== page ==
4. Remunerated and Unremunerated Telling. A “remunerated telling” is a telling with economic value to the teller or the producer of the event. An “unremunerated telling” is one without economic value, or with minimal economic value. A payment of any kind or size to the teller (any performing fee or honorarium) represents economic value to the teller. Sale of a ticket or pass or instrument of any such kind to members of the audience represents economic value to the producer.

  5. Copyright, Performing Rights, and Unremunerated Telling Rights. Any reproduction of a story that is a “copy” or “recording” or “broadcast telling” is governed by copyright and all its legal details. Any remunerated telling is governed by performing rights which are similarly protected. “Unremunerated telling rights” are those that govern unremunerated telling only.

  6. Idea, Version and Text. The “idea” of a story is a general statement of its framework or armature, lacking specification of details beyond those necessary for recognition of the story. A “version” of a story specifies details of plot, characters, location, etc., but not wording. A “text” specifies wording. These distinctions are not necessarily clear-cut.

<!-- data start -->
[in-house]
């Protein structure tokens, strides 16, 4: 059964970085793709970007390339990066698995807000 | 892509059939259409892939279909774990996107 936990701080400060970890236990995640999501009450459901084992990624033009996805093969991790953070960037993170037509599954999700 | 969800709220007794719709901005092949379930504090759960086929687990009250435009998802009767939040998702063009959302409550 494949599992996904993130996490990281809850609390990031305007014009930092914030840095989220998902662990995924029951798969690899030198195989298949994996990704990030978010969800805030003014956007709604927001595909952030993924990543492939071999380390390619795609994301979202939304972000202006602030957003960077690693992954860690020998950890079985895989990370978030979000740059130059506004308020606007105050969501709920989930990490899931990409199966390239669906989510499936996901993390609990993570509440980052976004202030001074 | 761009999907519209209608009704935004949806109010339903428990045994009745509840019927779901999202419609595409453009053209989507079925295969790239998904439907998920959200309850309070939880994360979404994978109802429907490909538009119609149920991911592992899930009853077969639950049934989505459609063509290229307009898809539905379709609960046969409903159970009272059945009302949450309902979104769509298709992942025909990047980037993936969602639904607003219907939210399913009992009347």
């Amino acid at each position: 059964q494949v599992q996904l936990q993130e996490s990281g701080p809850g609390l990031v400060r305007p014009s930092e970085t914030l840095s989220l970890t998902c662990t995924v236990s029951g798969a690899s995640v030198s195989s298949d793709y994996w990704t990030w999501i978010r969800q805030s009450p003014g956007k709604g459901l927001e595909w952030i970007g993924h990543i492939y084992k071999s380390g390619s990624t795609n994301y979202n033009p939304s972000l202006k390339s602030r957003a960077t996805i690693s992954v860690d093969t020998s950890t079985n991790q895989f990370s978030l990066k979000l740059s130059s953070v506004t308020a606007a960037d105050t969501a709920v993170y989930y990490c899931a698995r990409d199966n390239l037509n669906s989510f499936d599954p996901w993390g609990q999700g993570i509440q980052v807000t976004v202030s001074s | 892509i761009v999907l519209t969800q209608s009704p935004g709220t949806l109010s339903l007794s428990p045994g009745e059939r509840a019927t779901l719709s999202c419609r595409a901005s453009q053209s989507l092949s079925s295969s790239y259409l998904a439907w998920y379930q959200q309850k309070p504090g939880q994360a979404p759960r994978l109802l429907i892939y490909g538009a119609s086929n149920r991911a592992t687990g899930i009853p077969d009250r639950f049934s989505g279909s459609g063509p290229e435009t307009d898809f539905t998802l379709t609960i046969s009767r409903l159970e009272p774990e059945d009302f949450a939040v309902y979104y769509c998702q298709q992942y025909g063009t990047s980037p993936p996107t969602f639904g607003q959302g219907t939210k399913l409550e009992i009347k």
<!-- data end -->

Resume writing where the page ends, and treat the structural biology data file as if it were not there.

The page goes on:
7. Lineage: Author, Teller’s Source, and Cultural Tradition. The “author” is the creator of the story (entirely, or the version, or the text). The “teller’s source” is the place (book, recording, oral telling, etc.) where the teller obtained the story. The “cultural tradition” is the tradition identified as the ultimate source of the story. Together these form the “lineage” of the story. If the story is unpublished, then the teller’s source is the “author” for ethical purposes, until a previous author is identified or comes forward.